Saturday Night Genealogy Fun: Ahnentafel Roulette

Every Saturday night, Genea-Musings hosts "Saturday Night Genealogy Fun" for those of us whose lives are so boring that we're not out on Saturday night :)  ; tonight's topic is "Ahnentafel Roulette" (what is that??)   I've copied the questions below -- I'll take a shot at answering them.

1.   My great-grandfather Maximilian Langer was born in 1840.  I divide by 80 and round to the nearest whole number, and I get:   23

2.  It took me a while on Family Tree Maker to figure out how to do an Ahnentafel report, but I found it, and the person I get is Matilda Hug Siegler, my great-grandmother.  She was born in New York City in 1878, and she died in Brooklyn, New York on April 8, 1932.  

3.  Here are four facts about her:
  •  She was the youngest of the eight children of William and Sophia Hug; her siblings were Adolph, Henry, Lena, Charles, Minnie, Mary, and Amiel.
  •  She was married to George Siegler in 1894; he was 25 and she was 16.  I suppose her parents were tired of having kids around the house and encouraged the relationship!
  •  She bore three children:  Mary, born in 1895; Nicholas, born in 1899 but unfortunately did not survive the first year of his life; and Dorothy, born in 1911, making a 16 year difference between the two sisters.  I absolutely remember my grandmother (Mary) telling me there was a 12-year difference between them, no doubt wanting to shave a few years off her age.
  •  Matilda, or Tillie as she was called, passed away at the young age of 53.  I'm not sure of the cause yet but have written away for her death certificate.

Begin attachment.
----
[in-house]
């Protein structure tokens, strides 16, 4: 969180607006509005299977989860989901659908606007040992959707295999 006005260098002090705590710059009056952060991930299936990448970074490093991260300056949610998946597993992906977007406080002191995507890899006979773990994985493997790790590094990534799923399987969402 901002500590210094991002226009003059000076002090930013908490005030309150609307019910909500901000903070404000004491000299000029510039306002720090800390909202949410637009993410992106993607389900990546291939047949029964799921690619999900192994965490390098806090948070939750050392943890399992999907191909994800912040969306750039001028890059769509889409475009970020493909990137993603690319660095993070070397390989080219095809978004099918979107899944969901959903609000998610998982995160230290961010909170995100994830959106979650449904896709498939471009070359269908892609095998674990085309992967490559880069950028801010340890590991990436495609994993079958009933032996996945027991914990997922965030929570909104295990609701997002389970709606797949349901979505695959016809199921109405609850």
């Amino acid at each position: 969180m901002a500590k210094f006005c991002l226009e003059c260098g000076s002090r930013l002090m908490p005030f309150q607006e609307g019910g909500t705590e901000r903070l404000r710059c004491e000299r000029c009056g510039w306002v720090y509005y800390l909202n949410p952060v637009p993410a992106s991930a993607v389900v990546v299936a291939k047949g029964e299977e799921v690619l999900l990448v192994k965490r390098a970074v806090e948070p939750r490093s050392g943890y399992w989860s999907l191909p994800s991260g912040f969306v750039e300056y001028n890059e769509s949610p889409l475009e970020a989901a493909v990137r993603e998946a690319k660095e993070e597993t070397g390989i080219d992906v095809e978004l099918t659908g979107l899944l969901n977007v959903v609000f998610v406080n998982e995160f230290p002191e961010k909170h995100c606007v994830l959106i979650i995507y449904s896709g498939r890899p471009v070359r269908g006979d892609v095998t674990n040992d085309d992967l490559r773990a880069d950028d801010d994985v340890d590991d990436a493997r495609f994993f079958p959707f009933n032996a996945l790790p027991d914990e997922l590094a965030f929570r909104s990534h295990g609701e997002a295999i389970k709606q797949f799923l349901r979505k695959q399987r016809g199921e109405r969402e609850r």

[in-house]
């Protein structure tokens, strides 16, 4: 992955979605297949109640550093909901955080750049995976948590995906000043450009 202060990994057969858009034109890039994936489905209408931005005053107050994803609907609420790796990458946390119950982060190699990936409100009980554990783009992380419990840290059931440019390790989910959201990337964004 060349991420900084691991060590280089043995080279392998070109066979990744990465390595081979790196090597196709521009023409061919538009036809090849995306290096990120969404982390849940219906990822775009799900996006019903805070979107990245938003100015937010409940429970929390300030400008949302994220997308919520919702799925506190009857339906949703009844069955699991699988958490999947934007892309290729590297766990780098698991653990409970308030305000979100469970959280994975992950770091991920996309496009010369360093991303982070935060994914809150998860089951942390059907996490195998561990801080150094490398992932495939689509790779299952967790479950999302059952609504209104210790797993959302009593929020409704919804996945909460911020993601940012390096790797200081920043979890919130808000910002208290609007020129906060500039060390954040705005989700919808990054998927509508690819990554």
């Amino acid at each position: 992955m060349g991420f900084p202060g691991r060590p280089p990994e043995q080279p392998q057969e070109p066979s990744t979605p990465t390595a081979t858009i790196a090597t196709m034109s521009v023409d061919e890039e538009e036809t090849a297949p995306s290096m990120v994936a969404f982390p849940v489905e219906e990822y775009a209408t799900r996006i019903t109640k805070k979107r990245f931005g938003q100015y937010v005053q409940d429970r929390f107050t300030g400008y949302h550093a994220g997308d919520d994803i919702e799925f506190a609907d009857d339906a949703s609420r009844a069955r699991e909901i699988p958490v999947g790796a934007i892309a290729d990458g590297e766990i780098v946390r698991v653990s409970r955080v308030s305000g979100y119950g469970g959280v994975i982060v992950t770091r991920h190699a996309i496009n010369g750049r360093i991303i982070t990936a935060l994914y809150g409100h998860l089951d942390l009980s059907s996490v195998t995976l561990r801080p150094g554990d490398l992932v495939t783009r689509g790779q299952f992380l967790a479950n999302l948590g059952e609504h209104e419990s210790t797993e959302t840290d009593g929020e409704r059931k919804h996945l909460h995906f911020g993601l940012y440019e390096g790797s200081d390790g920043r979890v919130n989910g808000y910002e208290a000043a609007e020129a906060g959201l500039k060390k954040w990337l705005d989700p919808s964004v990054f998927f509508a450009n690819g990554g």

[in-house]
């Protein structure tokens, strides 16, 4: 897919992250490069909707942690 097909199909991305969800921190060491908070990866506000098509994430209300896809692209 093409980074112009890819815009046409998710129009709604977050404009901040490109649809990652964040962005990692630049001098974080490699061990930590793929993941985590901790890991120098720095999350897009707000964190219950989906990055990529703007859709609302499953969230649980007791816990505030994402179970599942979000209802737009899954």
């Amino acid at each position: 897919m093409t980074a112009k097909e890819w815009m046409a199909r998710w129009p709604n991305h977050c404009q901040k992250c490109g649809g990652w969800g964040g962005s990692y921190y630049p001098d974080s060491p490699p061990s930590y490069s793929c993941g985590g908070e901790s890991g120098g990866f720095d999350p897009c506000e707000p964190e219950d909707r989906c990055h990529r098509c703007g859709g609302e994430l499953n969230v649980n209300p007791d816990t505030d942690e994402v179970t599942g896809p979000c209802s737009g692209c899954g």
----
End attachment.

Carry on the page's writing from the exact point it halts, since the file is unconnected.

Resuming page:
I remember knowing my great-grandmother's name from an early age, because my grandmother (her daughter) would include it in a humorous story about the funny names from her childhood:  Matilda Hug, Frank Footer and his sister Doodle, and Stella Hamburger.  I thought that was very, very funny when I was 10. 

So there you have it, my contribution to Saturday Night Genealogy Fun.  And it was fun! 

 Genea-Musing's Questions:

1) What year was one of your great-grandfathers born?  Divide this number by 80 and round the number off to a whole number. This is your "roulette number."

2) Use your pedigree charts or your family tree genealogy software program to find the person with that number in your ancestral name list (some people call it an "ahnentafel" - 
your software will create this - use the "Ahnentafel List" option, or similar). Who is that person, and what are his/her vital information?

3) Tell us three facts about that person in your ancestral name list with the "roulette number."

4) Write about it in a blog post on your own blog, in a Facebook status or a Google Stream post, or as a comment on this blog post.

5) NOTE:  If you do not have a person's name for your "roulette number" then "spin" the wheel again - pick a great-grandmother, a grandfather, a parent, a favorite aunt or cousin, yourself, or even your children!  Or pick an ancestor!


  1. What great family names! Did those stories make you want to know more about your family?

    I enjoyed this challenge, too. I found my great, great grandmother's marriage record while posting!

  2. Thanks for the comment! Only Hug was a family name, the others were children my grandmother knew at school. I really enjoy doing these challenges on Saturday night!


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